Sunday 5 Shawwal 1445 - 14 April 2024

Receiving meat as a gift from non-Muslim parent


Assalam'alaicum wa rahmatoullahi wa barakatouh
My father, who is a non-Muslim, is very generous.As he knows that my husband and I don't have a lot of money, he gives us all the meat we need.  We know that we should eat only the meat which has been slaughtered by Muslims, but what can we do with all the meat my father gives us?  Are we going to throw it in the garbage?  One may say that we should tell him where to buy it (i.e. halal store), but when someone gives you food so generously, it would be very impolite to tell him where he should go to buy it, wouldn't it?


Praise be to Allah.

wa alaikum us-salaam wa-rahmat ullaahi wa-barakaatuh

All Praise be to Allaah.

First of all, we pray that Allaah hastens with blessing your generous and considerate father with the guidance of Islam, for indeed He is The All-Hearer, and the One who grants the requests of His worshippers.  It is incumbent upon you to invite him to Islam and show him and explain to him the light of truth.  Your should solicit the assistance and participation of your husband in this effort as well.

Second of all, regarding the ruling on eating the meat found in non-Muslim countries, please refer to question # 103.

Thirdly, a Muslim should be clever and sagacious in choosing the appropriate words and gentle-mannered approach to inform such a kind person of the place where one can buy "halaal" meat.  Since he is already spending money on the meat whether he buys Islamically-slaughtered meat or otherwise, your guiding him to the appropriate place preserves the benefits and interests from all facets, i.e.:  not refusing his gift; and achieving the permissibility of eating the meat.  In fact, it would be a wise idea even for the meat he buys for himself and his house, as it will be better and healthier.  Perhaps you could approach him with the idea as a suggestion and not as a firm requirement, explaining to him the reasons behind it both from the point of view of the Islamic shari'ah as well as health reasons.  Thus, it would not be something you are presenting as forcing your opinion upon him; rather, you would express the importance of the issue for you, while at the same time complimenting and praising him for his generosity, expressing your embarrassment for having opened the subject.  I would expect such a generous man to accept a well-mannered approach, don't you think?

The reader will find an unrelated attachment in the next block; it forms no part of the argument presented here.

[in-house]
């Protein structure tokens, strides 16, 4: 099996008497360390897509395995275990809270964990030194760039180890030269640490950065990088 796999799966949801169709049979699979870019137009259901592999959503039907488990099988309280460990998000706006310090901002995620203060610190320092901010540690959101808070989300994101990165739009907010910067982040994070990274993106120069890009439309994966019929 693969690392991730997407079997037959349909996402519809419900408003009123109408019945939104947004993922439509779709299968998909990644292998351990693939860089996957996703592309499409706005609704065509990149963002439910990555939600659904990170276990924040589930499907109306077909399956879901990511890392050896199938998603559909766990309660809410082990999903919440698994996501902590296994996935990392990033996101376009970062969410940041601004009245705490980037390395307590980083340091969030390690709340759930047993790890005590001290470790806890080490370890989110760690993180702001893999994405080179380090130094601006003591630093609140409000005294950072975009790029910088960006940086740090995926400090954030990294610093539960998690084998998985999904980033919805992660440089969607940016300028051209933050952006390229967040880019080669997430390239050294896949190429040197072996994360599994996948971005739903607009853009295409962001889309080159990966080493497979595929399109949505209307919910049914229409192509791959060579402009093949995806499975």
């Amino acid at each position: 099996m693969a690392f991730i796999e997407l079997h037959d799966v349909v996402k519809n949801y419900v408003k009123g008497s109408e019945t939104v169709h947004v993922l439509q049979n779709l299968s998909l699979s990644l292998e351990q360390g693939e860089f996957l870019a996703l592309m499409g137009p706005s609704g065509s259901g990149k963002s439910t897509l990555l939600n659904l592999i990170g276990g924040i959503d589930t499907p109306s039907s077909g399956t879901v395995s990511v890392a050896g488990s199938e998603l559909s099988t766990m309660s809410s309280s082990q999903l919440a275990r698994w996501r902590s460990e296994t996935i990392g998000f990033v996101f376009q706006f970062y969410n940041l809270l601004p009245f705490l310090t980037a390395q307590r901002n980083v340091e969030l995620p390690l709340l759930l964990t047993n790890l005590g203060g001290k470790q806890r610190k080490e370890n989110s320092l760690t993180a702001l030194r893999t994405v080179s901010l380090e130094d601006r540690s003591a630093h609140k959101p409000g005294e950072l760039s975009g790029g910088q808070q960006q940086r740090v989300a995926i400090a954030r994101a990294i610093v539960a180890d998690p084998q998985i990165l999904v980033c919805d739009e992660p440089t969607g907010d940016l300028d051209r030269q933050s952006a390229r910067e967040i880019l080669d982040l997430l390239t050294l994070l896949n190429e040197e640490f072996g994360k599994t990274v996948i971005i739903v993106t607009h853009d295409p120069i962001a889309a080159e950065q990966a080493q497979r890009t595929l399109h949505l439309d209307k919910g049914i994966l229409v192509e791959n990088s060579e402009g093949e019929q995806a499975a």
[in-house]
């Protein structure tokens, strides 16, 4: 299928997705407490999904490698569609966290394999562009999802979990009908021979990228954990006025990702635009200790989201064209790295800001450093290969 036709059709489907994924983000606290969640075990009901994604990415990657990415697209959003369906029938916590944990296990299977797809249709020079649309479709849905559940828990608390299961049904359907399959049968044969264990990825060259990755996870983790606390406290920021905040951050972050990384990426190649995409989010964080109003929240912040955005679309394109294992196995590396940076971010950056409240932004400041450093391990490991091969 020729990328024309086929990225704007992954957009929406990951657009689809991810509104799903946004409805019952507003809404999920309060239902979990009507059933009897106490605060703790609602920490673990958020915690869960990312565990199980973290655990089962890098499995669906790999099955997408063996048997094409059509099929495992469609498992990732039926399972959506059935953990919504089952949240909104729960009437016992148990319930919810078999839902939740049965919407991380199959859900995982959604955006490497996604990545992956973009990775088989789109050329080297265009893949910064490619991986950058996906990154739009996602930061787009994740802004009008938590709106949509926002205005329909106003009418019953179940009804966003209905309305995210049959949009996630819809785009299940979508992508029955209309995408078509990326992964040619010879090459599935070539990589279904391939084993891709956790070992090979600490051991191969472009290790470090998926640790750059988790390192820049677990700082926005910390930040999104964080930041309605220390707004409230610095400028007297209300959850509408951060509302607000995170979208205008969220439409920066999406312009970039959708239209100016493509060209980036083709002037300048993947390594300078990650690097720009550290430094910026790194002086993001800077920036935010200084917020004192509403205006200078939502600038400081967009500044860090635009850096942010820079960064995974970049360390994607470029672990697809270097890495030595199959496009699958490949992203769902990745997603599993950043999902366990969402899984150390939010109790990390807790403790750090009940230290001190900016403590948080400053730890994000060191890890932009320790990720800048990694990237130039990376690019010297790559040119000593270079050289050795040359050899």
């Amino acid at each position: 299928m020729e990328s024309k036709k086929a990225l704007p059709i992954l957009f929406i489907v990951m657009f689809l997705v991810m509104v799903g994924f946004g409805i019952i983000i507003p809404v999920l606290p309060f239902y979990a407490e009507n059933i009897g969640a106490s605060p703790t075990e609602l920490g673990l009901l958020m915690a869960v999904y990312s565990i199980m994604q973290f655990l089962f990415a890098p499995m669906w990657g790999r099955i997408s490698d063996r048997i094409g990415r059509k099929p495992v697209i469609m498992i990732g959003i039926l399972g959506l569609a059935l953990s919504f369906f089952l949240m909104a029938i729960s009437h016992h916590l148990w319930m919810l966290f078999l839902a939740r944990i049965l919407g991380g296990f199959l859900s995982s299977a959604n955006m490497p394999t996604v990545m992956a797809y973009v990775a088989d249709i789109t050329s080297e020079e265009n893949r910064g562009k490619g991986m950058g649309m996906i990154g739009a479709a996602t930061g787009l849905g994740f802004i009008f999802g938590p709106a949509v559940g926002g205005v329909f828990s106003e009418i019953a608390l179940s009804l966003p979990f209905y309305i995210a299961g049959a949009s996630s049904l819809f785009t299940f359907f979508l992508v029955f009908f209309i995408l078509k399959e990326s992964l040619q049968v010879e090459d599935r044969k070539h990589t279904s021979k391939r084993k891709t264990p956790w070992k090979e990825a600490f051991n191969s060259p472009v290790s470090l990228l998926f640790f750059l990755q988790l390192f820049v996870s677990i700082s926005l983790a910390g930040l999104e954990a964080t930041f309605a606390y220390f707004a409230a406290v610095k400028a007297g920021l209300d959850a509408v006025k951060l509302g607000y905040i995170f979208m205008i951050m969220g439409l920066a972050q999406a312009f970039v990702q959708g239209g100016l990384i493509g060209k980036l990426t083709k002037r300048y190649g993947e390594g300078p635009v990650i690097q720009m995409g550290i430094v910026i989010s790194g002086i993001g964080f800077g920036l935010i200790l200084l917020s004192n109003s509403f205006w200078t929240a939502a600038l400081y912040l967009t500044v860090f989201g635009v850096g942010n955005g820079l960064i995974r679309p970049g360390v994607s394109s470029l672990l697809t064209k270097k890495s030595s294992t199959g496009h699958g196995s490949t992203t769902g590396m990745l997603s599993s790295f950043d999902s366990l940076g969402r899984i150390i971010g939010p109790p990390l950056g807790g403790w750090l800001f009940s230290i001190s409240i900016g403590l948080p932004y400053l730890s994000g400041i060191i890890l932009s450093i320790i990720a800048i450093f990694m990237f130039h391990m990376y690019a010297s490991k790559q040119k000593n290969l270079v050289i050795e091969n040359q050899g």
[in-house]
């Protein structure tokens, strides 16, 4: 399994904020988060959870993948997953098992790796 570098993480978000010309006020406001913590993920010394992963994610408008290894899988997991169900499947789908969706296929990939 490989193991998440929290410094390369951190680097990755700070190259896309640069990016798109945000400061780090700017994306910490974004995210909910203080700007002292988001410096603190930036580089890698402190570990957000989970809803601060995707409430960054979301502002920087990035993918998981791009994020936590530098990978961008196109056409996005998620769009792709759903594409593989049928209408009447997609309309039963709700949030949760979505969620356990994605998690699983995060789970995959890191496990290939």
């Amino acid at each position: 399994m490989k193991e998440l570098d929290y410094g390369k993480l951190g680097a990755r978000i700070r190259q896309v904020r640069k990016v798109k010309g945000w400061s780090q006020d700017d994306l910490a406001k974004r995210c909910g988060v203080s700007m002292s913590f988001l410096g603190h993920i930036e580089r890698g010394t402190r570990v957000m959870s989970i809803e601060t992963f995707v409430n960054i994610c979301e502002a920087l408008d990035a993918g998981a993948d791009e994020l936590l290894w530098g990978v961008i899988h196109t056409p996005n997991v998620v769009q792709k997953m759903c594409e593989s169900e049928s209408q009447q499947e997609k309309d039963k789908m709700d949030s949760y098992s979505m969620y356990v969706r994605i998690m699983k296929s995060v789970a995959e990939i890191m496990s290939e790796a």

Was this answer helpful?

Source: Sheikh Muhammed Salih Al-Munajjid